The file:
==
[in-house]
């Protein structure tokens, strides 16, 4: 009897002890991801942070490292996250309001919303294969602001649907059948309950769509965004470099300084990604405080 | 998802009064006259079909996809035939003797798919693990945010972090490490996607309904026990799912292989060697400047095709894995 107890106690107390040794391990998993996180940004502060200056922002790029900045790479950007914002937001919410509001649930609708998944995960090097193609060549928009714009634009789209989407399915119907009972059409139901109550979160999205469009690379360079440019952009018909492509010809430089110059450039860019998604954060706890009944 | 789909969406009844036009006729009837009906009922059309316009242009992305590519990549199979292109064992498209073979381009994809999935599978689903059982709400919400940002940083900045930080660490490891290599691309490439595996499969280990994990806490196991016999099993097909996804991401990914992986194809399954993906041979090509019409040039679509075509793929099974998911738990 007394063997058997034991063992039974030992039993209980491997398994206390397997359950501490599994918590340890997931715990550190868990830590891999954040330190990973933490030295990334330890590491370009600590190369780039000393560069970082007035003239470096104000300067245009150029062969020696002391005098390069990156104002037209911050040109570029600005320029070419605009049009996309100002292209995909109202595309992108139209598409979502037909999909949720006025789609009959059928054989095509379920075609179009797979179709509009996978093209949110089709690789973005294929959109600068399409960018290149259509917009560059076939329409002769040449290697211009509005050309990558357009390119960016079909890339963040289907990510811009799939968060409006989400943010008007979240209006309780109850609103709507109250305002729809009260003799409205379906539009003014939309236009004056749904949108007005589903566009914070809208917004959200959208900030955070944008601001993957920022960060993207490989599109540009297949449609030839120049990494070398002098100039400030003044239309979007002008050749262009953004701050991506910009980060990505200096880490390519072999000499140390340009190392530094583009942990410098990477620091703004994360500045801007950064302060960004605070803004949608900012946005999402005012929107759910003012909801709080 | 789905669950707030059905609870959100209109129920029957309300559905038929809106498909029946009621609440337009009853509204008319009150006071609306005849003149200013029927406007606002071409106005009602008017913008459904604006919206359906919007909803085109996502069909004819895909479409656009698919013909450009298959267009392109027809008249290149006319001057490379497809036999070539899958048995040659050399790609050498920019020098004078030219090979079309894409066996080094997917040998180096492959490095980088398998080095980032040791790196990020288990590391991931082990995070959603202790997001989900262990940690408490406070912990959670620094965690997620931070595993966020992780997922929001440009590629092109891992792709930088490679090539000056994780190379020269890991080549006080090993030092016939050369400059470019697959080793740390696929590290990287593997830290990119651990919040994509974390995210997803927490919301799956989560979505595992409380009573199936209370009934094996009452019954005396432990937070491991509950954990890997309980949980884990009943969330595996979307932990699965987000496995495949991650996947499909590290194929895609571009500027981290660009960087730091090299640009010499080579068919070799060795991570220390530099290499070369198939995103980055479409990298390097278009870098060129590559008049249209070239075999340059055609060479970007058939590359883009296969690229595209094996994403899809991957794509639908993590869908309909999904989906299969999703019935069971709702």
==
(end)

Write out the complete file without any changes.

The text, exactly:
[in-house]
């Protein structure tokens, strides 16, 4: 009897002890991801942070490292996250309001919303294969602001649907059948309950769509965004470099300084990604405080 | 998802009064006259079909996809035939003797798919693990945010972090490490996607309904026990799912292989060697400047095709894995 107890106690107390040794391990998993996180940004502060200056922002790029900045790479950007914002937001919410509001649930609708998944995960090097193609060549928009714009634009789209989407399915119907009972059409139901109550979160999205469009690379360079440019952009018909492509010809430089110059450039860019998604954060706890009944 | 789909969406009844036009006729009837009906009922059309316009242009992305590519990549199979292109064992498209073979381009994809999935599978689903059982709400919400940002940083900045930080660490490891290599691309490439595996499969280990994990806490196991016999099993097909996804991401990914992986194809399954993906041979090509019409040039679509075509793929099974998911738990 007394063997058997034991063992039974030992039993209980491997398994206390397997359950501490599994918590340890997931715990550190868990830590891999954040330190990973933490030295990334330890590491370009600590190369780039000393560069970082007035003239470096104000300067245009150029062969020696002391005098390069990156104002037209911050040109570029600005320029070419605009049009996309100002292209995909109202595309992108139209598409979502037909999909949720006025789609009959059928054989095509379920075609179009797979179709509009996978093209949110089709690789973005294929959109600068399409960018290149259509917009560059076939329409002769040449290697211009509005050309990558357009390119960016079909890339963040289907990510811009799939968060409006989400943010008007979240209006309780109850609103709507109250305002729809009260003799409205379906539009003014939309236009004056749904949108007005589903566009914070809208917004959200959208900030955070944008601001993957920022960060993207490989599109540009297949449609030839120049990494070398002098100039400030003044239309979007002008050749262009953004701050991506910009980060990505200096880490390519072999000499140390340009190392530094583009942990410098990477620091703004994360500045801007950064302060960004605070803004949608900012946005999402005012929107759910003012909801709080 | 789905669950707030059905609870959100209109129920029957309300559905038929809106498909029946009621609440337009009853509204008319009150006071609306005849003149200013029927406007606002071409106005009602008017913008459904604006919206359906919007909803085109996502069909004819895909479409656009698919013909450009298959267009392109027809008249290149006319001057490379497809036999070539899958048995040659050399790609050498920019020098004078030219090979079309894409066996080094997917040998180096492959490095980088398998080095980032040791790196990020288990590391991931082990995070959603202790997001989900262990940690408490406070912990959670620094965690997620931070595993966020992780997922929001440009590629092109891992792709930088490679090539000056994780190379020269890991080549006080090993030092016939050369400059470019697959080793740390696929590290990287593997830290990119651990919040994509974390995210997803927490919301799956989560979505595992409380009573199936209370009934094996009452019954005396432990937070491991509950954990890997309980949980884990009943969330595996979307932990699965987000496995495949991650996947499909590290194929895609571009500027981290660009960087730091090299640009010499080579068919070799060795991570220390530099290499070369198939995103980055479409990298390097278009870098060129590559008049249209070239075999340059055609060479970007058939590359883009296969690229595209094996994403899809991957794509639908993590869908309909999904989906299969999703019935069971709702």